This is a work of fiction. The characters, incidents, and dialogues are products of the author's imagination and are not to be construed as real. Any resemblance to actual events or persons, living or dead, is entirely coincidental.


© 2008 by the author (anonymous by request) in association with Daylor and Sheldon Publishing™

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I glanced at my watch as I felt my eyelids growing heavy. It was two o'clock in the morning.

I looked at the pages before me, blinking as the words I had just written blurred beneath my gaze.

Did I really need to edit my diaries? Surely the public would tolerate a bit of the personal at this point, now that I had a group of veritable fanatics following my writings.

Holmes was not at all pleased with that turn of events. But then, he had never been pleased with my publishing of his cases to begin with. My interpretations were never logical enough for him, always focused on the sensational details and leaving out the process of reasoning from effects to causes.

I endeavored to explain to him that his methods were indeed there, if he would only take the time to read them beyond the first few lines. But it was to no avail.

So now I sat, half-awake, wondering if it was truly necessary to delete the passages where I describe my worry for Holmes's well being, and my deep fears over the course of the case.

I yawned deeply and stretched myself, bones creaking with the effort. Yes, the public would have to suffer my indiscretions about the personal life of Sherlock Holmes and myself. I highly doubted they would mind.

And I could rest secure in the fact that Holmes would never know, as he never read my writings.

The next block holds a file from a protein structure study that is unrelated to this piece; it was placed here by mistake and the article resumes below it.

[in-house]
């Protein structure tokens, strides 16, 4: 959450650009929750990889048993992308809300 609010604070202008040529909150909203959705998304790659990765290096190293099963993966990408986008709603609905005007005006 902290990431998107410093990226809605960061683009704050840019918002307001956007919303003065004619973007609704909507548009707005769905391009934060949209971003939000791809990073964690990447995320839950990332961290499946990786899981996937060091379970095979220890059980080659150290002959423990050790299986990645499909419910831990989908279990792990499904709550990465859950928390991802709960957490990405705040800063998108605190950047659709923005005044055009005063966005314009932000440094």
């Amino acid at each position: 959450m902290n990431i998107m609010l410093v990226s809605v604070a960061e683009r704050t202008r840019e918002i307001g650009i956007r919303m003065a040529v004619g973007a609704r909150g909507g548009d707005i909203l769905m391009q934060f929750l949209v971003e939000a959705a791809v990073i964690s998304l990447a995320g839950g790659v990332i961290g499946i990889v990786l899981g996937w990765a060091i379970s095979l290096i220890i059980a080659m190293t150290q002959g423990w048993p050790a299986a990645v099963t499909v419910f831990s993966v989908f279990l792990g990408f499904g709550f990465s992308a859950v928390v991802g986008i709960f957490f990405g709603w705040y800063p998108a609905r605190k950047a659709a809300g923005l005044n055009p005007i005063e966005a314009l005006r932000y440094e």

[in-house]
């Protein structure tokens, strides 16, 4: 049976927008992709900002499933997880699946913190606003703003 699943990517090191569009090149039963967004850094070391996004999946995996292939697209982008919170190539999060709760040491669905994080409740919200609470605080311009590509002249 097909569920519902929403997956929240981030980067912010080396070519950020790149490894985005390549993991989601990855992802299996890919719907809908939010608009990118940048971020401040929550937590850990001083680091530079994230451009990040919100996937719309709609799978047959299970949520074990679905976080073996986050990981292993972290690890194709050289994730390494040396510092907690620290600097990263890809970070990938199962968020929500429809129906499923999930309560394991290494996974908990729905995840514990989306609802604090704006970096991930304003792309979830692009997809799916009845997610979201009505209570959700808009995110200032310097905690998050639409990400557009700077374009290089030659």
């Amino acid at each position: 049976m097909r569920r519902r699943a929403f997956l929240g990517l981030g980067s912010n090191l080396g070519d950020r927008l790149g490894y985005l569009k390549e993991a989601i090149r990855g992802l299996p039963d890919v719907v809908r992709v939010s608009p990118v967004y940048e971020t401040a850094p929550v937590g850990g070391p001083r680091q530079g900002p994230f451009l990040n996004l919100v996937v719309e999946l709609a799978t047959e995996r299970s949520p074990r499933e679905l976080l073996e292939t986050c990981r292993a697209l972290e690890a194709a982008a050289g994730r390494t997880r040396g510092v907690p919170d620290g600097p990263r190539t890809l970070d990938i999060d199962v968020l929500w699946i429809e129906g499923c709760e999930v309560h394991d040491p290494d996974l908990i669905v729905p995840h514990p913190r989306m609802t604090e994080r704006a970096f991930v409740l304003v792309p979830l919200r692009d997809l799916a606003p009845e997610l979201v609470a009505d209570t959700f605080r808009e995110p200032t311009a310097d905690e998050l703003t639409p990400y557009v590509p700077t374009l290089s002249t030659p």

I bound up the pages of my diary, making them ready to take down to the typesetters on the morrow, and started toward the stairs for my room.

I did not get far however, because I suddenly heard the outside door bang against the wall as it was opened too violently and then slam shut. The following rush of footsteps up the stairs could only belong to my friend, so I paused to see what had him so energetic at this ungodly hour.

I was eminently surprised then, when he entered the room and fixed me with such a venomous look that I believe I took several steps back in fright.

"Watson! What is the meaning of this?!" he cried, producing the most recent copy of The Strand magazine and waving in the air like a standard.

"What do you mean?" I asked a moment later, once I had recovered myself.

"This! This…preposterous work of fiction that you have deigned to publish as fact!" he screamed at me. Were it not for the dark fury in his eyes and the flush to his thin face, I would have thought it some elaborate act. But he was quite definitely enraged at something I had written, and I suddenly rethought my earlier decision to publish my diaries unedited. Apparently he did read my work.

"What is it?" I asked hesitantly.

"What do you mean, what is it? Well! If you are going to play innocent, I shall read it to you," he said, his voice still strained in that high falsetto he was apt to use during a crisis, "'He had uttered a cry and bent over the body. Now he was dancing and laughing and wringing my hand.' Now then! Tell me this was an absolute fabrication which you shall retract immediately, or depart from my presence. I will not be ridiculed in such a manner at your hand!"

I recognized the lines as being from a part of a case I was publishing in small parts due to the size of it. It was the next chapter of this tale I had been working on only moments before my friend had entered and begun his outburst.

"Ridiculed? I believe I gave a fair sketch of the events."

"You most certainly did not!" he said, striding across the room to take a pipe from the mantle, "I have never heard a greater falsehood, such an absolute exaggeration, or such a sensationalized piece of—!"

"Holmes!" I cried, now concerned with the way the veins were pulsing in his neck, as well as frustrated with his pernicious attitude, "Do sit down and have a drink. You look near to apoplexy!"

"I will not have a drink!" he said, turning toward me with such violence I was sure he had pulled every muscle in his thin body.

But contrary to his word, he proceeded to the sideboard and sloppily filled a glass with brandy and then walked back to his armchair, sitting down with defiant flair and staring into the fire.